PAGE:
I then changed the Seagate 750GB with a Seagate Momentus 750GB hybrid HD (750GB standard plate HD + 8 Gbyte NAND "SSD"). Error during making DIY via terminal. Maybe the hybrid is not well accepted. Back to standard 750.

Then changed both SSD (to Intel 520 series 120GB) and HD (to Seagate 1TB 5400 RPM). Everything OK, still no Bootcamp.

Then changed to 240GB Intel 520 series SSD. Very long time to initialize the SSD for building DIY via terminal. Used Techtool Pro to zero out the SSD. It became faster and built my Fusion HD with the Seagate 1TB 5400 RPM HD.

Upgraded to OS X 10.8.3. Thought to find Fusion GUI interface in Disk Utility but not so. Rebuilt my Fusion HD (with the 240GB Intel 520 series SSD - to be zeroed with TTPro, otherwise is very very very slow) and my Seagate 1TB 5400 RPM HD. Didn't try with the hybrid Seagate 750GB Momentus XT. Surprisingly I found out I was able to have my Bootcamp partition built, extra Windows drivers downloaded but... no way to install Windows 7: it seems to boot from the DVD (I tried three different original DVDs) but the installer doesn't start. Thought the problem was in my 16 Gbyte RAM. Downgraded to 4 but nothing changed. Now: Fusion HD OK, Bootcamp partition is there, Windows 7 doesn't install (neither 32 bit or 64 bit version).
Regards, Simon"

Thanks Simon. Not able to reply to mails but I wonder why you had to zero out the Intel 520 SSD (otherwise very very slow you said). How slow was the SSD before zeroing out? New SSD I assume? Was it slow even as standard SSD? (no fusion). What did you use to test rates? Did the drive(s) show reliable 6Gbit link rates? (You didn't mention it but IIRC some MBP models had problems with that.)

(I installed an Intel 520 SSD (480GB, not as fast as 240GB specs) in a late 2012 Mini (after cloning prev SSD via DU) and it benched very well (498MB/sec reads, 283 MB/sec writes with incompressible data/Blackmagic benchmark). Intel 520 is Sandforce based so writes are much lower with incompressible data. Not used it much otherwise so far though.)

OS X 10.8.3 provides Fusion Drive Setup Option For Non-Fusion Drive Equipped Macs.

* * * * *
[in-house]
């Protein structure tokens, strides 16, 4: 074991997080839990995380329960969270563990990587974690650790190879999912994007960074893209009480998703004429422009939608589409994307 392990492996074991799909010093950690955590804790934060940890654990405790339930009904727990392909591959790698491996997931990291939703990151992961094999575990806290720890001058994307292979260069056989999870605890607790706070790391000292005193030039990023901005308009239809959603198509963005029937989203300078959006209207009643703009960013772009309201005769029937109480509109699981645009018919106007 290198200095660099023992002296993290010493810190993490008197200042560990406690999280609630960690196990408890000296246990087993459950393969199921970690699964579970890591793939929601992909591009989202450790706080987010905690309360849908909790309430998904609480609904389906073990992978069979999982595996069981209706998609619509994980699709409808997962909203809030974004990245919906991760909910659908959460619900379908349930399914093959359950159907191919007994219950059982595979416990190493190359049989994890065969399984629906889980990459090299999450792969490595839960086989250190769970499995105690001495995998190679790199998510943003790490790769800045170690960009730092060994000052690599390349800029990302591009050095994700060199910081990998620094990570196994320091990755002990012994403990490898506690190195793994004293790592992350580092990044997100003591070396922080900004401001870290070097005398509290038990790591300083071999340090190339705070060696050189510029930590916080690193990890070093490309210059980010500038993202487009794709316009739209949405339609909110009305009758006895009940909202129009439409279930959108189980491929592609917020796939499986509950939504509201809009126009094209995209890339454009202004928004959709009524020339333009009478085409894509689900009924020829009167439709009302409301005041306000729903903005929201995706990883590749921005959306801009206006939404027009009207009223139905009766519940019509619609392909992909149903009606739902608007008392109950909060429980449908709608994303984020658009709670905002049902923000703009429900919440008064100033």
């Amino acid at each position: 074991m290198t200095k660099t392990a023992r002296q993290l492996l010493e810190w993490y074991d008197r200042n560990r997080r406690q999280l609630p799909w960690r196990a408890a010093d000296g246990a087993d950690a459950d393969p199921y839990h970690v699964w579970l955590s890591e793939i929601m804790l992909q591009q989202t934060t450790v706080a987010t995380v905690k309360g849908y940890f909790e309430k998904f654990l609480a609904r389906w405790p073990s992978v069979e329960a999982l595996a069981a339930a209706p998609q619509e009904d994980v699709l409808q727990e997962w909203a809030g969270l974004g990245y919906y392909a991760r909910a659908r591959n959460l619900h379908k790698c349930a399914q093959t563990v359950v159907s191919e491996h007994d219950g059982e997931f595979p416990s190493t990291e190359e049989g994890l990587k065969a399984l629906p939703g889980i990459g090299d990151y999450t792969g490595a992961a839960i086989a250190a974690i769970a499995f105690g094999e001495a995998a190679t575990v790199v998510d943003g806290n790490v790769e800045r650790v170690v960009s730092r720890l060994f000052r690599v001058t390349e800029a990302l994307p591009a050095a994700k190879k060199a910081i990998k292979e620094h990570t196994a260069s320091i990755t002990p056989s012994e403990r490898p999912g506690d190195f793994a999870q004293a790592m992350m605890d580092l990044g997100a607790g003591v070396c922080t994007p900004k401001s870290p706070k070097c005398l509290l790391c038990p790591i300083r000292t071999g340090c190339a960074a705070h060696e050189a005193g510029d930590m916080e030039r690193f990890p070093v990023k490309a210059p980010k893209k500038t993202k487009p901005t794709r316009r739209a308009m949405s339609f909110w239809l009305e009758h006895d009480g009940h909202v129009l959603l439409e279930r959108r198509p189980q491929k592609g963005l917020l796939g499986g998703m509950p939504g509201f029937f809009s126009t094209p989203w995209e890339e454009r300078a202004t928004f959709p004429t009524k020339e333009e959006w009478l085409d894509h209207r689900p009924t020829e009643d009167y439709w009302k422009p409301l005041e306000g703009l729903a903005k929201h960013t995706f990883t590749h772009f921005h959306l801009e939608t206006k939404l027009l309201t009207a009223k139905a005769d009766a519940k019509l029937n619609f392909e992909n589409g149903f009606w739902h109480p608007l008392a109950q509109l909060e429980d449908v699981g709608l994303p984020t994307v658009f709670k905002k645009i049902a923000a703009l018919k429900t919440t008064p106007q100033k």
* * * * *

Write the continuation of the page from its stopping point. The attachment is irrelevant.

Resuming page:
(added 3/19/2013)
"Mac Pro 2008 Fusion Drive upgrade
I finally decided to try creating a Fusion Drive on my Mac Pro (Early 2008). It's an 8 core 2.8GHz Intel Xeon with 10GB of RAM. I have a 1TB hard drive and purchased a 128GB SSD PCI card from OWC using the links on your site. (120GB Accelsior SSD PCIe card?) I cloned my drive and followed their Terminal instructions which worked fine. After restoring all my data, my computer boots up and performs so much faster! Typical startup time from the startup chime until the login window appears used to be between 51 and 60 seconds. With the Fusion drive it boots up between 16 to 17 seconds!
   I just updated to 10.8.3 and tested again to see it boots in 15 seconds flat now! Overall performance is improved from launching apps to compiling code. So far I'm very happy with this upgrade.

Here are some caveats I've encountered along the way. I found I had lost my recovery partition even after reinstalling 10.8. I found proper instructions with Carbon Copy Cloner which meant I had to reformat everything and start all over in order to keep a recovery partition available on the 1TB hard drive. That's all taken care of now and it works fine.

The only other issue is Boot Camp 5.0.2 won't allow me to click past continue. The window just sits there and won't go past the introduction screen. I can't repartition, even with the updated Disk Utility version 13 (build 444). So there doesn't seem to be a way for me to partition for Windows given that I have a Fusion Drive on an older unsupported configuration. Oh well at least I still have Parallels working fine. That's all for now. Let me know if you have any questions.

Thanks (I can receive but unable to reply to mail currently.)
Not sure what the problem is (I don't have a fusion drive and only installed bootcamp/windows some years back on a 2009 Mac Pro and MacBook Pro with pre-Lion OS's). I'm sure you saw it already (you noted bootcamp 5) but for anyone that missed it, the March 14th news page has Downloads of new Boot Camp 5.x and Boot Camp 4.x support software Updates and related Apple docs/FAQs on Boot Camp. Apple's Boot Camp 5.1: Frequently asked questions includes partitioning info and notes:

"Do computers that come with a Fusion Drive support Boot Camp?
Yes. Use the Boot Camp Assistant to create a Windows partition and install Boot Camp. The Windows partition will exist on the hard disk drive, not the Flash drive, and is not part of Fusion Drive Logical Volume Group. 3TB Fusion Drive configurations need to update to OS X Mountain Lion v10.8.3 or later to install Windows 8...
(Apple has a separate Boot Camp: FAQ about installing Windows 8 doc.)"

If anyone has a suggestion or tip for this reader's problem, send a note. TIA.

BootCamp Partition Problem Tip:
It may not help everyone, but here's a tip posted in Apple's Boot Camp forum in a thread on bootcamp partition/windows install problems that 2 users have said helped:

"I managed to get this sorted. Had to reboot holding down Command - R and ran the Disk Utility repair. This sorted the problem out and boot camp and windows installed correctly

(added 3/8/2013)
"Just an update on doing this on an older Mac Pro 2008. I started with my current system that had 4 hard drives in the system. I had two 500gig drives in a raid as my boot drive - these were in drive bay 3 and 4. The problem with this is that OS X (I'm running 10.8.2) can't create a recovery partition on a raid array. Fortunately I never needed it. I also had two 1TB drives in a raid for all my data. These were in drive bays 1 and 2.